I really, really want to start selling things I make. I've started reading some books regarding how to sell crafts, and how to start craft businesses. I haven't really found anything that's a step-by-step idiot-proof, here's how you get started. So, I'm giving myself some assignments, and posting them here. Hopefully someone else who is struggling with taking the first steps towards making money from crafting will learn from my mistakes. Hopefully people who have taken this journey already will comment here and help me struggle through this.
So... here goes:
Assignment 1: Sign up for a craft show. This will give me a hard deadline (motivation) to at least get some things done business-wise and make enough stock items to sell that I won't embarrass myself the day of.
I e-mailed the lady who runs the "Nick of Time" Christmas craft show at the Buckhorn community centre. The fee is only $60, so I figure it's a small cost, even if I don't sell anything. At least I can say I have done a craft show.
Assignment 2: Pick a name for my business.
A while ago, before my second baby was born, I started an etsy shop called The Turnip Truck Co. My husband calls me Turnip Truck sometimes, so that's where that idea came from. I think it was a decent name, but I don't want to use that name going forward. I think the name suggests a certain sense of humour, which I like, but I think it also pigeon-holes me into making items with a sense of humour. If one was looking for a goofy monster brooch, then they might look in a shop called "The Turnip Truck Co"... but the name doesn't really lend itself to handpainted fine home furnishings. Since I make many different things and I haven't really done any market research yet, I need a name that will work no matter what the shop contains.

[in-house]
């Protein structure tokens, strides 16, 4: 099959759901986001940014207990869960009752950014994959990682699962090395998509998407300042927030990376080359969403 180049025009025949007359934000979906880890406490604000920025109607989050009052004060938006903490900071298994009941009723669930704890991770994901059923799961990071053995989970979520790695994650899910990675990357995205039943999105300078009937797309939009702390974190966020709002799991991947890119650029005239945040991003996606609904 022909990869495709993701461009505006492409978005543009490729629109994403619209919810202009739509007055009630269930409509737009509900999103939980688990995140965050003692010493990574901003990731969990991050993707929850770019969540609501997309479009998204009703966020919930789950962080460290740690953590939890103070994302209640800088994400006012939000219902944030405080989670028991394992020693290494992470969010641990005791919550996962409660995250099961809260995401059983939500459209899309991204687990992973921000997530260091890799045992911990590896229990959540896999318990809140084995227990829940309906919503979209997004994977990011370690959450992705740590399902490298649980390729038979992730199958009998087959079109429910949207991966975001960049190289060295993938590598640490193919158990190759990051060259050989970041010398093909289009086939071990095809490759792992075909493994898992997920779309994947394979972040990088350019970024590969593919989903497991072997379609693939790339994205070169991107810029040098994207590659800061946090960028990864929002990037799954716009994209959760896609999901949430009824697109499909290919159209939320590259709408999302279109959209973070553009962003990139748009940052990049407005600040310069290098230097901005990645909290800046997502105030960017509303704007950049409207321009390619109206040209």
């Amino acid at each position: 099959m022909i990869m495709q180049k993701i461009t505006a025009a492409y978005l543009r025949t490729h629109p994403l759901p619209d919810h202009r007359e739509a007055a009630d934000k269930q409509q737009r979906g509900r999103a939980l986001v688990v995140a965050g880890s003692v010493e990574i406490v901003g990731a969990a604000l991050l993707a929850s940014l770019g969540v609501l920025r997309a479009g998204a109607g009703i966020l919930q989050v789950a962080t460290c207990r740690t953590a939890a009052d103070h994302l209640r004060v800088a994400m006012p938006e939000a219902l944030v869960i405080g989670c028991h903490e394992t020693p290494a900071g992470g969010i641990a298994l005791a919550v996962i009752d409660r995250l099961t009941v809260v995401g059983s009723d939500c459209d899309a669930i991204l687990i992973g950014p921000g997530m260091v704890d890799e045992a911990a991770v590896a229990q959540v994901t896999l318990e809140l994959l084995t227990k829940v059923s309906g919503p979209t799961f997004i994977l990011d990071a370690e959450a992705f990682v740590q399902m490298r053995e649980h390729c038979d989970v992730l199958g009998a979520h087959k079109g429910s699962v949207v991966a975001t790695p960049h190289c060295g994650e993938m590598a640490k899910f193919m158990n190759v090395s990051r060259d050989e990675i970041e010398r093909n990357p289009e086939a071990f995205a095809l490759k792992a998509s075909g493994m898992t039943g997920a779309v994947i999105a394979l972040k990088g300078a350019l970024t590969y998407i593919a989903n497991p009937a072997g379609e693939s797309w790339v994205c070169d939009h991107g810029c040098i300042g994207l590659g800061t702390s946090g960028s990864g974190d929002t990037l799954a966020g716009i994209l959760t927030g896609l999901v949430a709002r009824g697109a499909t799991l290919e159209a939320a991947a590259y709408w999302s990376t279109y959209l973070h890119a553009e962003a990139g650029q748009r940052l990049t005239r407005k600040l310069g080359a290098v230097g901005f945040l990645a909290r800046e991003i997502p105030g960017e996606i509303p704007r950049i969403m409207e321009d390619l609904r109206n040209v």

I came up with two options I like "Jennifer LaBelle Handmade" (origin self-evident) and "Artisan 82" (being that I'm an artisan and I was born in 1982.) I really like the word artisan and like calling myself an artisan (rather than artist or craftsperson) because I think it most accurately describes me. I took a quick e-mail poll of a few friends whose opinions I respect in this regard, and the majority liked "Artisan 82".
So... officially the name of my new craft business is "Artisan 82". Yippi!
Assignment 3: Make a logo.
Realizing that I will need to make a sign for my craft booth and probably some sort of facebook and/or blog page, I will need a logo. I really wanted a logo that said: crafty, handmade, stylish, professional. I started by scribbling my company name in a sketchbook:
I thought I could manipulate my own handwriting on the computer to make something that I liked. I traced around the letters in autoCAD, and struggled for hours playing with the image in a free image manipulation program called GIMP http://www.gimp.org/
that I didn't really know how to use. Here are various versions of what I came up with.
After sleeping on it, I looked on the above with fresh eyes, and determined that I needed to try a completely different approach. And so down the tube goes two hours of struggling frustration
Well, an education is never free... and in my struggles, I noticed that this nifty GIMP program I was using had a 'create logo' function (did I mention that this software is free!). So I messed around with that for a while and came up with this (using a free, scribbly looking font I had.)
Although I don't love this, I was getting close.
I took a similar approach with a different font, and I think I found my winner:
The flourishes make it look artistic and stylish, but I like how there's some gouges and splashes... it gives it a hand made look. I think I'm sticking with this one.
My next goals:
Get a facebook, blog, and etsy account.
Make business cards with the above information on them. This way at least I'll have some form of marketing material to hand out at the craft fair.
Oh yeah, and stock. I need to produce stock to sell. That should happen too.
I'm going to keep this post going, even if nobody reads or comments as a way to be accountable to myself. I do hope that somebody does read it... Oh, and if anybody reading this thinks that my final logo stinks, please tell me! I'd like to know before I start printing business cards.